Over 1,000 Indian police caught up in $240M crypto scam

Over 1,000 Indian police officials have been caught up in a fake crypto scam that managed to dupe more than 250,000 victims out of an estimated Rs 2,000 crore ($240 million).

According to India Today, the Ponzi-style scheme enticed investors with promises of hefty returns on investment in two fictitious cryptocurrencies, Korvio Coin (KRO) and DGT Coin.

Victims, tempted by the promise of massive bitcoin-like gains, were fooled by fake websites displaying manipulated prices for the non-existent currencies. They were also encouraged to recruit more individuals with the money handed over by these new recruits used to pay older investors.

Police officers from Himachal Pradesh’s Mandi district reportedly lost millions of rupees to the scammers but while many were content to recoup their losses, some also became promoters, using their standing in the local community to attract other unsuspecting victims.

According to Tribune India, senior police sources say “It is a huge scam involving around Rs 2,000 crore and 2.5 lakh investors.” Two arrested suspects have reportedly confessed to owing $48 million (Rs 400 crore) to investors tricked by the crypto scam.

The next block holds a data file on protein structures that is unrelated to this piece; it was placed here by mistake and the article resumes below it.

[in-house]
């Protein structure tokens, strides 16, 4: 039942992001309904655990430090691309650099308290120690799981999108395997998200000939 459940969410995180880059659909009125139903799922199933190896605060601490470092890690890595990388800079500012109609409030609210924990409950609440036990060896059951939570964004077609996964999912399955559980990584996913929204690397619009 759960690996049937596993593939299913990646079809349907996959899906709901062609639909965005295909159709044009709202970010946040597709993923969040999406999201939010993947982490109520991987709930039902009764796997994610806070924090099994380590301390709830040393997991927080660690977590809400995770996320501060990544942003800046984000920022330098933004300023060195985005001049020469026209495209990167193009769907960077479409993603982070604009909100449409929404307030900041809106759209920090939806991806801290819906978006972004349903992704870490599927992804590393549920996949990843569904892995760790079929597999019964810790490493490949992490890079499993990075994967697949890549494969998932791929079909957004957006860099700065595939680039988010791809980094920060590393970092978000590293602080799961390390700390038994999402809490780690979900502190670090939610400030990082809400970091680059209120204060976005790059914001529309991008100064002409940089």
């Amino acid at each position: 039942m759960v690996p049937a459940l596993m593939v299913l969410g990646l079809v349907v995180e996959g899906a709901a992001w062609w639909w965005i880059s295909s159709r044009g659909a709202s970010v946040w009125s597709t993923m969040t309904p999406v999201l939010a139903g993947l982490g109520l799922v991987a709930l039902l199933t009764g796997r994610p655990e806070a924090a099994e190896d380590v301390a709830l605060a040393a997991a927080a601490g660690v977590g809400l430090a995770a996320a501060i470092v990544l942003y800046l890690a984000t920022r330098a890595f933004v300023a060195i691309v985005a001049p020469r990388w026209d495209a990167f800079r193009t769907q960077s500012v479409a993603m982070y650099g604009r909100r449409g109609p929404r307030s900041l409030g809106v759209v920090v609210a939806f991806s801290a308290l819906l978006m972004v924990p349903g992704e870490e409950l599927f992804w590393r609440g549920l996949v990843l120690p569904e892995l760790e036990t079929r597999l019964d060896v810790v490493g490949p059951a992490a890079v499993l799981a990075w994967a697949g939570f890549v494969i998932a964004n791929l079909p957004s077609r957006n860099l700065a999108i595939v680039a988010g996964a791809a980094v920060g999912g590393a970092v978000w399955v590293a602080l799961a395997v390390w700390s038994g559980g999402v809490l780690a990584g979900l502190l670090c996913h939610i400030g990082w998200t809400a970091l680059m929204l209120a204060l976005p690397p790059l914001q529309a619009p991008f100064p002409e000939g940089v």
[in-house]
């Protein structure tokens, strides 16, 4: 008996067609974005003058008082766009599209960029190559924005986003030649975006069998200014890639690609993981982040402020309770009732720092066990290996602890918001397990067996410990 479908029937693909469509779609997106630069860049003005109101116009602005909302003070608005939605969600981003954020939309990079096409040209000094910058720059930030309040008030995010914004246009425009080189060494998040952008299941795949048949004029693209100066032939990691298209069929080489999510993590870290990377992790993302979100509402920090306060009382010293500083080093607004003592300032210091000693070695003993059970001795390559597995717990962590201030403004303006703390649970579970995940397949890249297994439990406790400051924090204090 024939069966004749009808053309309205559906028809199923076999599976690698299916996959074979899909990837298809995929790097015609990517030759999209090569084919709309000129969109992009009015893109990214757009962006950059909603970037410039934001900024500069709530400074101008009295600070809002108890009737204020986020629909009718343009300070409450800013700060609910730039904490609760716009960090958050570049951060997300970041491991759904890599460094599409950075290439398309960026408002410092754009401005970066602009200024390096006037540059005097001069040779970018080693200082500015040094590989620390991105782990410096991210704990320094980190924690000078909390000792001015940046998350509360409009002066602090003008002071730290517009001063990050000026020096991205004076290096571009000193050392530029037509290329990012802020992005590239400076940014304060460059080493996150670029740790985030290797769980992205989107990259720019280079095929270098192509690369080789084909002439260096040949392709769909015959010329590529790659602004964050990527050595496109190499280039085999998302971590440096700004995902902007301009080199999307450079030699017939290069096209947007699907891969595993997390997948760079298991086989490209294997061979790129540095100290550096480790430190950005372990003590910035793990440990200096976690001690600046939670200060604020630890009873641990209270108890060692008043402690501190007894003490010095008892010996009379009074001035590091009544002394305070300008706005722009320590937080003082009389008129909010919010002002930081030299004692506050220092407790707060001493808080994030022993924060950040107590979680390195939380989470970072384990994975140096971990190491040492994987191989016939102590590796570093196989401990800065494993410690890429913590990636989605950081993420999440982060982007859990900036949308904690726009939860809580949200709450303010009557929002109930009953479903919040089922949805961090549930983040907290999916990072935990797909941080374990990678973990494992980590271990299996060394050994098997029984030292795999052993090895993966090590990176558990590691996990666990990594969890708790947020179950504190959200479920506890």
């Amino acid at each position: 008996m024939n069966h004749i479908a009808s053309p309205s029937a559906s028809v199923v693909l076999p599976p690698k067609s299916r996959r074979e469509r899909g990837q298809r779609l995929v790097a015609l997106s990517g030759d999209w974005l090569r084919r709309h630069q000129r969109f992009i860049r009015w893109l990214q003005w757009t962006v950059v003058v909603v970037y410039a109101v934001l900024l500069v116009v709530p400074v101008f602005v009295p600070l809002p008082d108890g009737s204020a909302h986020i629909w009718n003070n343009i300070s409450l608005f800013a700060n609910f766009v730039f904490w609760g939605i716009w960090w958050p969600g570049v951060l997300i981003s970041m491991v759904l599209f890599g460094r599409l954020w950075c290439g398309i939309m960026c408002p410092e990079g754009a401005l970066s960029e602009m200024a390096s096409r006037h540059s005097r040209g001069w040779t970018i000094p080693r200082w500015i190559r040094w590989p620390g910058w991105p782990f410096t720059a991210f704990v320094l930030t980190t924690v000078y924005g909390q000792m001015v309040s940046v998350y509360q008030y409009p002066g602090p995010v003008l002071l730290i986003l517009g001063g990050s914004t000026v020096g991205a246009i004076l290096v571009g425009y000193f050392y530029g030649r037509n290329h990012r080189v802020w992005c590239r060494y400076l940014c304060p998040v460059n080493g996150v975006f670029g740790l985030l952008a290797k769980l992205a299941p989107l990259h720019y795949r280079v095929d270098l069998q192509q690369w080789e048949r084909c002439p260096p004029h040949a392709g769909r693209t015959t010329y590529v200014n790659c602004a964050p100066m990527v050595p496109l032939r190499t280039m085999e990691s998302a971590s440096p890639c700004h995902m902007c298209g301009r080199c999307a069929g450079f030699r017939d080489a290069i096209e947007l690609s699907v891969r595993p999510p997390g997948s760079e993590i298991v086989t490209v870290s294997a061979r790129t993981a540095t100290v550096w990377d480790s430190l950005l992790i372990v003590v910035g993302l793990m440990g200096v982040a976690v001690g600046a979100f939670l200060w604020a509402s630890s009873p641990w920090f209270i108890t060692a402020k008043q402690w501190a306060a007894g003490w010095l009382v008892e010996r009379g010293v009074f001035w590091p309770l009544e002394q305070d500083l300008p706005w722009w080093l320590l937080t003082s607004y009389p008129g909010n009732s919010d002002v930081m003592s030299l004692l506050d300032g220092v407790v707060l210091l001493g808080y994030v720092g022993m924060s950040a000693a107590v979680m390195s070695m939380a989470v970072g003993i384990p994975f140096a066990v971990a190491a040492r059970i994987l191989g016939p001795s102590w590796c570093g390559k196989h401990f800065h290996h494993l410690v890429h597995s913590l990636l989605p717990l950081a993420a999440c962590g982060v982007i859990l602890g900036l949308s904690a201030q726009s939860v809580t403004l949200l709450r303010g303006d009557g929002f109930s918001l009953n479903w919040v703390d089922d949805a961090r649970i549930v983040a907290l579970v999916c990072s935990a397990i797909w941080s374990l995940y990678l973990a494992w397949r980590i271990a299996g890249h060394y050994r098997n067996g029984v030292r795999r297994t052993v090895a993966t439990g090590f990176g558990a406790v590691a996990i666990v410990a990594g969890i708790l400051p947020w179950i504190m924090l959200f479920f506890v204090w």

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Addressing rumors of police involvement at an earlier press conference, Himachal Pradesh director general of police Sanjay Kundu assured those in attendance that everybody with a part to play would be dealt with according to the law. “We will get all the wrongdoers. The investigation is progressing in an organized and planned manner,” he said.

Earlier this month, a special investigation team (SIT) conducted searches spanning 35 locations, seven districts, and one police district in Himachal Pradesh. These raids turned up evidence including property records, documents, electronic devices, and mobile phones, and led to the arrests of seven people.

So far, police have arrested a total of nine individuals in relation to the scheme with two of those, known as Sukhdev and Hemraj, confessing to having over Rs 400 crore ($48 million) in liabilities relating to the scam.

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